ST. LOUIS - Chris Carpenter was starting to think his career might be over. Instead, the St. Louis Cardinals pitcher hopes he's just looking at another lengthy interruption.
The 2005 NL Cy Young winner will undergo season-ending surgery later this month to repair a nerve issue in his shoulder that has sidelined him since spring training.
The 37-year-old Carpenter has been told the surgery to relieve compressed nerves in the shoulder could allow him to resume his career, although there are no guarantees. The procedure involves removing the first rib and connecting muscles, and cleaning out scar tissue.
"I want to pitch again, and this is the way for me to pitch again," Carpenter said Tuesday before the Cardinals played the Rockies.
Carpenter heard what he wanted to hear from the surgeon, Dr. Gregory Pearl of Dallas. He didn't ask the doctor to give him odds of success.
"I asked him one simple question. I'm 37 years old, I've had a nice career, is this worth getting this done?" Carpenter said.
"There's no question he believes I can come back and be as strong as ever."
Carpenter has dealt since 2008 with an injury called thoracic outlet syndrome that causes numbness to his arm, shoulder, neck and face in various degrees. He doesn't believe his heavy workload last year for the World Series champions plays a significant role in his inability to pitch through it this year.
"We've tried since spring training to get this going and every time I try to come back unfortunately it just doesn't allow me to do that," Carpenter said. "To be honest with you, I wish I thought about this surgery a while back.
"If we did it in March or April, I'd be close to coming back now."
Until recently, the Cardinals had been optimistic Carpenter would respond to therapy and be able to pitch after the All-Star break. Carpenter had a setback throwing in Kansas City June 22, experiencing weakness and numbness, but resumed throwing after meeting Pearl in Dallas last week.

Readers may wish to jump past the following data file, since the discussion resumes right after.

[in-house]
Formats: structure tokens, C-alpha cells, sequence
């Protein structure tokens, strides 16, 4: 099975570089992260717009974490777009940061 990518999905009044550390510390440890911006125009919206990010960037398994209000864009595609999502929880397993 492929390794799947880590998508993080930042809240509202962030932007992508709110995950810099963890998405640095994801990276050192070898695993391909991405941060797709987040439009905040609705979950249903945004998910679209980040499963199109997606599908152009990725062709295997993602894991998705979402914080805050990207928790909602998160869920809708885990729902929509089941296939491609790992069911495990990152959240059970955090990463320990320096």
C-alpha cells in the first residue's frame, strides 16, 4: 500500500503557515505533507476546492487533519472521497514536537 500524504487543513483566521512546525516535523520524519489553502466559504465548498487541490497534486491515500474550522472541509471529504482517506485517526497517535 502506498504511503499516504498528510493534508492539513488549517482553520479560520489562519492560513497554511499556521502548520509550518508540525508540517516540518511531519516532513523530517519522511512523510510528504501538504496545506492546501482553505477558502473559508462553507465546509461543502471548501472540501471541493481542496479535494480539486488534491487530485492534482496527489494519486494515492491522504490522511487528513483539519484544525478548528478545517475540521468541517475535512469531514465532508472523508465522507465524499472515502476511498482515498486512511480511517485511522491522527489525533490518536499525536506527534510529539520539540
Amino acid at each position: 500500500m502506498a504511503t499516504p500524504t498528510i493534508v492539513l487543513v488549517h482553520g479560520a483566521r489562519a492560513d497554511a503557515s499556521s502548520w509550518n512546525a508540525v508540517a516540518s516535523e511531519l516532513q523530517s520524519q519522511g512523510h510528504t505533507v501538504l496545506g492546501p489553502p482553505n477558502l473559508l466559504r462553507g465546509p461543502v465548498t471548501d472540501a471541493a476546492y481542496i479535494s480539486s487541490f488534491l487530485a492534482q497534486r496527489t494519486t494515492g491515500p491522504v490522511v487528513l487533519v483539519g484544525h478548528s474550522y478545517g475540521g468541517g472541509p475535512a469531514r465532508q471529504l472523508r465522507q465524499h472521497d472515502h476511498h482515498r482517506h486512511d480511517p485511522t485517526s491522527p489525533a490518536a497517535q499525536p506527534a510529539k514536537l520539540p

He lasted one more session.
Strength did not return to the shoulder after throwing on Friday and another session was cancelled on Monday while the pitcher and team pondered the future. Now, the Cardinals are optimistic Carpenter will be ready for spring training.
The 2005 NL Cy Young winner is in the first year of a two-year, $21 million contract. He's well acquainted with the disabled list, totaling 21 1-3 innings in 2007 and '08 due to reconstructive elbow surgery and shoulder woes, and missing the 2004 postseason due to nerve issues in the shoulder.
When healthy, he's among the game's best. Carpenter was 21-5 in 2005, led the National League with a 2.24 ERA in 2009 and is 95-42 since 2004 — a winning percentage of .693 that leads the majors over that period.
Carpenter didn't throw for nearly three months after the injury flared up early in spring training. He resumed throwing last month.
"I'm past the 'woe is me part, the here we go again,'" Carpenter said. "I'm excited about the outcome I might get. We can get this taken care of and hopefully I can get back out there and be better than I have been in the past."
General manager John Mozeliak said recovery time is three to six months for what he described as a "relatively simple" operation. The surgery will be performed on July 19 in Dallas, fitting into Pearl's schedule given Carpenter won't be pitching for a while.
"Guys do come back from this," Mozeliak said. "Pitchers do come back. He does want to pitch again, and this will give him the best opportunity."
The news provides clarity for the franchise a month ahead of the trade deadline for a team missing two members of the rotation. Left-hander Jaime Garcia has missed a month with a shoulder strain and on Tuesday resumed throwing, and the team projects a return in early to mid-August.
Mozeliak said he'd be open to picking up a starting pitcher, for short or long term. Lance Lynn is a surprise 10-game winner and an All-Star as the rotation replacement for Carpenter and rookie Joe Kelly, who started Tuesday night, was 1-0 with a 3.38 ERA in four starts subbing for Garcia.
There are innings load concerns with Lynn, a starter for the first time in the majors, and Adam Wainwright, a year removed from reconstructive elbow surgery.
"We're not guessing anymore," Mozeliak said. "Now, we know. If we can find a starter that would make the most sense for us."